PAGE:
Bill and Ted discuss Stanley Kramer’s social problem film “Guess Who’s Coming to Dinner” (1967) and Jordan Peele’s social thriller/horror film “Get Out” (2017). Released fifty years apart, Kramer’s film is about encouraging changing attitudes regarding racism in America where Peele’s film is about investigating how slow that progress actually has been. One film is filled with anxiety and optimistic hope, the other with anxiety and pessimistic doubt. Putting these films together is an exercise in comparisons and contrasts, a barometer of where N. American Culture has been and where it is now. Films aren’t only conversations with their audiences, sometimes they have conversations with each other. Join Bill and Ted for this experimental double feature episode.
Bill and Ted discuss Martin Scorsese’s 1991 film “Cape Fear,” featuring Robert De Niro as Max Cady, a hardened convict who, after 14 years of incarceration, obsessively seeks revenge on his former defense attorney Sam Bowden, played by Nick Nolte, who failed to keep Cady out of prison. Scorsese ramps up the tension in this remake of Lee Thompson’s 1962 black and white film noir inspired pulp fiction thriller Cape Fear. While he, his wife. and teenage daughter are stalked, threatened, and terrorized, Bowden increasingly faces having to take the law into his own hands.
Bill and Ted discuss Lee Thompson’s 1962 suspense thriller “Cape Fear,” featuring Robert Mitchum as Max Cady a hardened convict seeking revenge on prosecutor Sam Bowden, played by Gregory Peck, who helped send him away to prison for 8 eight years. Tension in this black and white film noir inspired pulp-fiction thriller mounts as Cady threatens Bowden’s wife and teenage daughter as the prosecutor is faced with the prospect of having to take the law into his own hands.
Bill and Ted discuss Alfred Hitchcock’s 1954 film “Rear Window,” featuring Jimmy Stewart as LB Jefferies a convalescing photo-journalist who can’t recuperate without spying on his neighbours with Grace Kelly as his socialite girlfriend Lisa who gets drawn into a world of intrigue. An intricately crafted claustrophobic mystery thriller about the ethics of surveillance and voyeurism with a plot that hinges on Jefferies’ suspicion that one of neighbours has committed murder. Hitchcock deftly provides tension coming from both inside and outside of Jefferies NYC Greenwich village apartment with the contrasting themes of romance and murder.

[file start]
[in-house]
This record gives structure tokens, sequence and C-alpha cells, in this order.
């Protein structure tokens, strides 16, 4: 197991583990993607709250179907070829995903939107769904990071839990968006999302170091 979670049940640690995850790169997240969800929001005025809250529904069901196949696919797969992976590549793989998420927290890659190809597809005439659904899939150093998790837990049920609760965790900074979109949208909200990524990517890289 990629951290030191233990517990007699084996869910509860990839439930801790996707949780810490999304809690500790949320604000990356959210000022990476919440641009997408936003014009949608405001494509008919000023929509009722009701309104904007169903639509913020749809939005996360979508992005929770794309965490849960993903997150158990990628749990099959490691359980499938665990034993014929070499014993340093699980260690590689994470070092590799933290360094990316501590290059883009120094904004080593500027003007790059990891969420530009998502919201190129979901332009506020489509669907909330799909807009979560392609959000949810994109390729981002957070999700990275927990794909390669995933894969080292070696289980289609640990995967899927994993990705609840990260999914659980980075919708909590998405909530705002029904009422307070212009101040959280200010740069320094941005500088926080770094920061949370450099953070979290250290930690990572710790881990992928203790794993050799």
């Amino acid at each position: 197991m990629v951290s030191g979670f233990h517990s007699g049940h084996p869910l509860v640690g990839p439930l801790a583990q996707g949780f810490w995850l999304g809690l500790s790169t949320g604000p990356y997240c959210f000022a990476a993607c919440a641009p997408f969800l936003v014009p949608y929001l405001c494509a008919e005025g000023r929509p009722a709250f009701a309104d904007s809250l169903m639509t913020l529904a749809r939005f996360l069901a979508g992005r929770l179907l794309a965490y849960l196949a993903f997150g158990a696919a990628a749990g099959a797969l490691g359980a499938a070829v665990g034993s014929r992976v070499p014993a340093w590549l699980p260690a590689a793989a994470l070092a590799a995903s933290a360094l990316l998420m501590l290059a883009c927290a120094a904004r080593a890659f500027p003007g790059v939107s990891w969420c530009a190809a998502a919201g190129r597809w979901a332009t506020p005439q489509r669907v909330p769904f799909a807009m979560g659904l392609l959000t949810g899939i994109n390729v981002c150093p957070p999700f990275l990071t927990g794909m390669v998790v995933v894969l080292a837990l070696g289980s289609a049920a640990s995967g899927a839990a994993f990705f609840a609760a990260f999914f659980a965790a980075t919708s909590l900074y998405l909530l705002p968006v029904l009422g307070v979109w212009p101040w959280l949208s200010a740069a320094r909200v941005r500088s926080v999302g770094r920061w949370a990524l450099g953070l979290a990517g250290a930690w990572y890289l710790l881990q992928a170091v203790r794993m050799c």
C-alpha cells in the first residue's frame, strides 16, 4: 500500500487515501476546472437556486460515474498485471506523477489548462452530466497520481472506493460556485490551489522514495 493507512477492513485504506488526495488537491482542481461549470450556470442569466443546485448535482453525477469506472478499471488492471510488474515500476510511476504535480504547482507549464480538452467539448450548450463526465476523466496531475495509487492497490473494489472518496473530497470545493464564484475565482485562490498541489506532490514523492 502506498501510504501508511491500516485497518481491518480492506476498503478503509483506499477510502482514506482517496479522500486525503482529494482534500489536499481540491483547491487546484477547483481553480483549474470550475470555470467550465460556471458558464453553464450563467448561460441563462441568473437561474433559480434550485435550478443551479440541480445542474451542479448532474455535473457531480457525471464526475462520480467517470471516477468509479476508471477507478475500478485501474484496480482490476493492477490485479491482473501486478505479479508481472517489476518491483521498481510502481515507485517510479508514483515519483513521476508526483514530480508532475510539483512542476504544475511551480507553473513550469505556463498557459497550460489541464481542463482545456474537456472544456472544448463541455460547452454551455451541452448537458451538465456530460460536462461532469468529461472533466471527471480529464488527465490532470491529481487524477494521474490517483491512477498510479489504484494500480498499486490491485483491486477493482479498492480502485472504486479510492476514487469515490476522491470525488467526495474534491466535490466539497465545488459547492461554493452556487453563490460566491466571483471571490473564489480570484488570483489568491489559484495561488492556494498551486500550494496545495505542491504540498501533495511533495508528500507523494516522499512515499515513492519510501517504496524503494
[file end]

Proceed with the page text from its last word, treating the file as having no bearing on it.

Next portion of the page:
Bill and Ted are joined by Tom Caldwell from “Good Evening: An Alfred Hitchcock Podcast” for a conversation about Hitchcock director of The Birds (1963), North by Northwest (1959), Vertigo (1958) and his most famous work Psycho (1960). Often referred to as the father of horror flicks, his work is less about gore and more about suspense and tension. Loved by directors, critics and the public, Hitchcock provides just the right amount of white knuckled fear and cleaver storytelling to keep everyone hooked and on the edge of their seats.
Bill and Ted discuss Peter Weir’s “Witness,” a thoroughly satisfying 80’s classic. Harrison Ford as police detective John Book protects an Amish boy (Lucas Haas) and his mother (Kelly McGillis) after the child witnesses a murder in the big city. It’s a crime thriller, romances, and a compelling fish out of water story set in Philadelphia and the quiet Amish country of Lancaster County Pennsylvania. If you enjoyed this film you may also like these; Here are Ted’s Picks: North by Northwest (1959), The Mosquito Coast (1986), Cop Land (1997)
Bill and Ted discuss Rob Reiner’s adaptation of the Stephen King novel “Misery,” a suspense-filled thriller where an injured romance novelist is held captive by an unhinged and deeply disturbed fan. This physiological horror film delves deeply into the nature of misery and what it can drive people to do. Here are Ted’s Picks for more great non-supernatural Stephen King film adaptations: Stand by Me (1986) The Shawshank Redemption (1994) Dolores Claiborne (1995)